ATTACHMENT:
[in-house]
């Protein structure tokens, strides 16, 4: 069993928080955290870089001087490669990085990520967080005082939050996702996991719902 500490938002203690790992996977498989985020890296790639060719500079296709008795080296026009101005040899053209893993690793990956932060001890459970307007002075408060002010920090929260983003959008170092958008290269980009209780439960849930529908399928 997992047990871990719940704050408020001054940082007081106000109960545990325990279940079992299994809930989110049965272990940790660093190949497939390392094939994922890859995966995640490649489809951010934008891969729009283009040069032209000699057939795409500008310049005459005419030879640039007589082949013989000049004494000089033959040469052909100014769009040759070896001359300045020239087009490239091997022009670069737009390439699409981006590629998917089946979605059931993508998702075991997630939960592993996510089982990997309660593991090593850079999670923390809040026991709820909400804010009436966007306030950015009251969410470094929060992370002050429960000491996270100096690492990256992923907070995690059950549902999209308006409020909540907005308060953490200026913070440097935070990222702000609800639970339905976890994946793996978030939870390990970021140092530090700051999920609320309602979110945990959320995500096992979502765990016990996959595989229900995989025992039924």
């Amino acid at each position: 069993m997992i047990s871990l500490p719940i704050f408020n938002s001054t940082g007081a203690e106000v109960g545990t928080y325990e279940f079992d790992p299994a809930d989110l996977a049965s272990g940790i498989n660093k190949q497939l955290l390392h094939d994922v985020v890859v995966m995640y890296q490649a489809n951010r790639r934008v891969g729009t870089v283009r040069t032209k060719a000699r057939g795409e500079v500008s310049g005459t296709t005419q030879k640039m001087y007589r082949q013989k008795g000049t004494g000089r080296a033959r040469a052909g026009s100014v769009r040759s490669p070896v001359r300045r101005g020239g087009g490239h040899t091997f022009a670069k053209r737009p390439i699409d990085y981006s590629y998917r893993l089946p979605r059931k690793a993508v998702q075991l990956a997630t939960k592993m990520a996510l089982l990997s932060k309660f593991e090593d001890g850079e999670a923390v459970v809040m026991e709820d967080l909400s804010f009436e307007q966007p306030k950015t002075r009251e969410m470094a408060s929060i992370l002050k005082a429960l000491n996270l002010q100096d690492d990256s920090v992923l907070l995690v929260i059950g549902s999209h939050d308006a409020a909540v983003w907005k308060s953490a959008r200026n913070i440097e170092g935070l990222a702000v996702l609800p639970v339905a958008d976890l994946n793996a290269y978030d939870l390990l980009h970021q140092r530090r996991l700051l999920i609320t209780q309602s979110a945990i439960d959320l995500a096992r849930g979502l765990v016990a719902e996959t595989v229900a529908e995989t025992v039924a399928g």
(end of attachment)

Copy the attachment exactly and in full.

[in-house]
């Protein structure tokens, strides 16, 4: 069993928080955290870089001087490669990085990520967080005082939050996702996991719902 500490938002203690790992996977498989985020890296790639060719500079296709008795080296026009101005040899053209893993690793990956932060001890459970307007002075408060002010920090929260983003959008170092958008290269980009209780439960849930529908399928 997992047990871990719940704050408020001054940082007081106000109960545990325990279940079992299994809930989110049965272990940790660093190949497939390392094939994922890859995966995640490649489809951010934008891969729009283009040069032209000699057939795409500008310049005459005419030879640039007589082949013989000049004494000089033959040469052909100014769009040759070896001359300045020239087009490239091997022009670069737009390439699409981006590629998917089946979605059931993508998702075991997630939960592993996510089982990997309660593991090593850079999670923390809040026991709820909400804010009436966007306030950015009251969410470094929060992370002050429960000491996270100096690492990256992923907070995690059950549902999209308006409020909540907005308060953490200026913070440097935070990222702000609800639970339905976890994946793996978030939870390990970021140092530090700051999920609320309602979110945990959320995500096992979502765990016990996959595989229900995989025992039924």
């Amino acid at each position: 069993m997992i047990s871990l500490p719940i704050f408020n938002s001054t940082g007081a203690e106000v109960g545990t928080y325990e279940f079992d790992p299994a809930d989110l996977a049965s272990g940790i498989n660093k190949q497939l955290l390392h094939d994922v985020v890859v995966m995640y890296q490649a489809n951010r790639r934008v891969g729009t870089v283009r040069t032209k060719a000699r057939g795409e500079v500008s310049g005459t296709t005419q030879k640039m001087y007589r082949q013989k008795g000049t004494g000089r080296a033959r040469a052909g026009s100014v769009r040759s490669p070896v001359r300045r101005g020239g087009g490239h040899t091997f022009a670069k053209r737009p390439i699409d990085y981006s590629y998917r893993l089946p979605r059931k690793a993508v998702q075991l990956a997630t939960k592993m990520a996510l089982l990997s932060k309660f593991e090593d001890g850079e999670a923390v459970v809040m026991e709820d967080l909400s804010f009436e307007q966007p306030k950015t002075r009251e969410m470094a408060s929060i992370l002050k005082a429960l000491n996270l002010q100096d690492d990256s920090v992923l907070l995690v929260i059950g549902s999209h939050d308006a409020a909540v983003w907005k308060s953490a959008r200026n913070i440097e170092g935070l990222a702000v996702l609800p639970v339905a958008d976890l994946n793996a290269y978030d939870l390990l980009h970021q140092r530090r996991l700051l999920i609320t209780q309602s979110a945990i439960d959320l995500a096992r849930g979502l765990v016990a719902e996959t595989v229900a529908e995989t025992v039924a399928g």